Last October, the Wall Street Journal published a report with a simple point: funds with star power don’t have staying power. It reached that conclusion based on an analysis of five-star funds rated by Morningstar, which found that only 12% managed to keep their standing after five years. What’s more, 10% of five-star picks fell to just one star over that same period.
Fund investors should already know this, since all fund prospectuses indicate that past results are not indicative of future returns. But Morningstar ratings command a lot of mass investors’ decisions despite being purely based on past results, argues US-based Gordon College professor Alexander Lowry, making them “absolutely overrated.”
“If a fund isn’t four-star or five-star rated then it might as well be dead in the water,” he told InsuranceNewsNet. “Funds follow Morningstar ratings, for better for worse.”
Daniel Kern, chief investment officer at TFC Financial in Boston, offered more tempered criticism. While Morningstar ratings could reinforce a recency bias among investors, low performance tends to persist more than high performance, meaning the ratings could be helpful in identifying the funds to avoid.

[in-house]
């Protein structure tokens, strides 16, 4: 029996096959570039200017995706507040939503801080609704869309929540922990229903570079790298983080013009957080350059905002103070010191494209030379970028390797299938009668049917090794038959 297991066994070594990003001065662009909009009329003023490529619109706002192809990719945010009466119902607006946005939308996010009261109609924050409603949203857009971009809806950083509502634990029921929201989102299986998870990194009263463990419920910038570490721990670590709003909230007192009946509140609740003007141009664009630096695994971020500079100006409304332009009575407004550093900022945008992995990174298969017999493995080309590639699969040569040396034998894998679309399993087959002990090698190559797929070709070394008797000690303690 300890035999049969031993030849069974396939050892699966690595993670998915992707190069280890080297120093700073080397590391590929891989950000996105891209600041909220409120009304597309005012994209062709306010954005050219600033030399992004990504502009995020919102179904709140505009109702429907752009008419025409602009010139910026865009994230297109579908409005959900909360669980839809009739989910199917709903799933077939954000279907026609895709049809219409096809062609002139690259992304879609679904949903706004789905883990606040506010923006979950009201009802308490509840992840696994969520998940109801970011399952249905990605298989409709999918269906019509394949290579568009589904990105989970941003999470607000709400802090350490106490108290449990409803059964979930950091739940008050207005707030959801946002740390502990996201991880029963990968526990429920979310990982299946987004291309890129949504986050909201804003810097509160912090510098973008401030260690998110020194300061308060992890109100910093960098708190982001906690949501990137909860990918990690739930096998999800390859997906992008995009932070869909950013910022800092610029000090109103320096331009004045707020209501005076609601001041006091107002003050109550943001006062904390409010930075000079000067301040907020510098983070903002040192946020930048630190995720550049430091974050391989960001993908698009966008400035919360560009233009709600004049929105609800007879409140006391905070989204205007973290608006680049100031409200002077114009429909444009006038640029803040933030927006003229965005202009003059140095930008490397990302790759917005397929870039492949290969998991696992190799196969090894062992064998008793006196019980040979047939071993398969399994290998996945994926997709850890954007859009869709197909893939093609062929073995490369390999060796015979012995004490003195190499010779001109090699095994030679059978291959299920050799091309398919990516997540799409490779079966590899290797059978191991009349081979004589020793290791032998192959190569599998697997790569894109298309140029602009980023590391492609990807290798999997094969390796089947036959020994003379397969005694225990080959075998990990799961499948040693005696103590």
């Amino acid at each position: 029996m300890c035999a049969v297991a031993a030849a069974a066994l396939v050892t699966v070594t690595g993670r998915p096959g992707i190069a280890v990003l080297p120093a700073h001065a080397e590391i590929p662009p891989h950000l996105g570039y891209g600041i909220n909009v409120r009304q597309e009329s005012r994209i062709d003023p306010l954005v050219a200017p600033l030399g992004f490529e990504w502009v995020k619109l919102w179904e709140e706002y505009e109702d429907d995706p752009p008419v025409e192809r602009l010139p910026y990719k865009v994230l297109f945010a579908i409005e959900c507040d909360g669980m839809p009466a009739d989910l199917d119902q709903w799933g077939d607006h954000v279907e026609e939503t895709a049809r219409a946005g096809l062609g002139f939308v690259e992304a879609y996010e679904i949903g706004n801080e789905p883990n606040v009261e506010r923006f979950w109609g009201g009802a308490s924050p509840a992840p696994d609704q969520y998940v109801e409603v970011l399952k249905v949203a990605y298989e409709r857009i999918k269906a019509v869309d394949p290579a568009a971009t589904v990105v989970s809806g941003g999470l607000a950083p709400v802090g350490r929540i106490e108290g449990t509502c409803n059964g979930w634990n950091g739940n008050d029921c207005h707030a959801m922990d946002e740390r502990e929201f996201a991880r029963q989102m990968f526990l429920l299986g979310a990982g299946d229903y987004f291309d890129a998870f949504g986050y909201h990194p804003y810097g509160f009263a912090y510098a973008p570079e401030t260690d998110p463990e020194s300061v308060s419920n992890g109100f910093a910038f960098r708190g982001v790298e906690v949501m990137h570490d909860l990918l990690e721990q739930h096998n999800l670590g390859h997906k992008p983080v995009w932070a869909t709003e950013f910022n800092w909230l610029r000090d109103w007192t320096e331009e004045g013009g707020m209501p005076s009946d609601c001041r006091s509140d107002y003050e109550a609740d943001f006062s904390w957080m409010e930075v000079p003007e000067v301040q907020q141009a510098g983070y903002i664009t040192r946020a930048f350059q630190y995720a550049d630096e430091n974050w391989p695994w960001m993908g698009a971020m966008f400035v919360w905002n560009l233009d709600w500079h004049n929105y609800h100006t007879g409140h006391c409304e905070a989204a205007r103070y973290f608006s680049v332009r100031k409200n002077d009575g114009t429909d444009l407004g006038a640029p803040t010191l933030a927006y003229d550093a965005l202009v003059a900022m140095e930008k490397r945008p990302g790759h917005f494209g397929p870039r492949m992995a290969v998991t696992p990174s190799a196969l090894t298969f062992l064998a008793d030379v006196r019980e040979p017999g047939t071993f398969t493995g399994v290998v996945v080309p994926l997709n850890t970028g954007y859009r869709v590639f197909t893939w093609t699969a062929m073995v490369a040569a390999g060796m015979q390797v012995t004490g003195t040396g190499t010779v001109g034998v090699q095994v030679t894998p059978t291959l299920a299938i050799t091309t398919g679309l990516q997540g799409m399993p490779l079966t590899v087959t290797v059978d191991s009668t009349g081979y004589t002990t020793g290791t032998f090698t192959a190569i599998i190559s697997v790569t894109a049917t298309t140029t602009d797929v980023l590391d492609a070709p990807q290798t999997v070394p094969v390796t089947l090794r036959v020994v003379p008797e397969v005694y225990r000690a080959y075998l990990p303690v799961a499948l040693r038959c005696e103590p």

“Most novice investors are far better off using Morningstar than not,” added Jonathan Maula, investment manager at Castle Hill Capital in York, Pa. “Doing so will directly lead them to low-cost, better-performing funds more often than not.”
And that could very well include funds from the firm itself. In March last year, Morningstar announced its intention to launch its own line of mutual funds. To Maula, that could introduce a new dimension of conflict as they rate competing funds.
Even opting out of the Morningstar fund-marketing system could have repercussions, according to Peter Kerwin, a communications specialist at the University of Wisconsin School of Business who was also formerly involved with Rhode Island’s 529 college savings plan.
“I was the chief of program development for the Rhode Island Higher Education Assistance Authority and I worked closely with the Rhode Island Treasurer’s office,” he said.
After successfully navigating the 2008 financial crisis, Kerwin said the 529 plan was in the top third/middle range of all programs across the US. But in 2010, it became the worst plan in the country; that was when Alliance Bernstein, the plan’s program manager, stopped paying for licensing agreements that allowed them to run Morningstar rating information in their marketing.
“It seemed pretty clear to me we were getting whacked for that decision, so I started digging into their ratings methodology and I found it was pretty much a disaster,” Kerwin told InsuranceNewsNet. He explained that Morningstar measured plan performance based on five general categories, but claimed that they could assign different weights to findings in those categories.
“It was an opaque set of standards that allowed them to put their finger on the scale and reward or punish plans at will,” he said.
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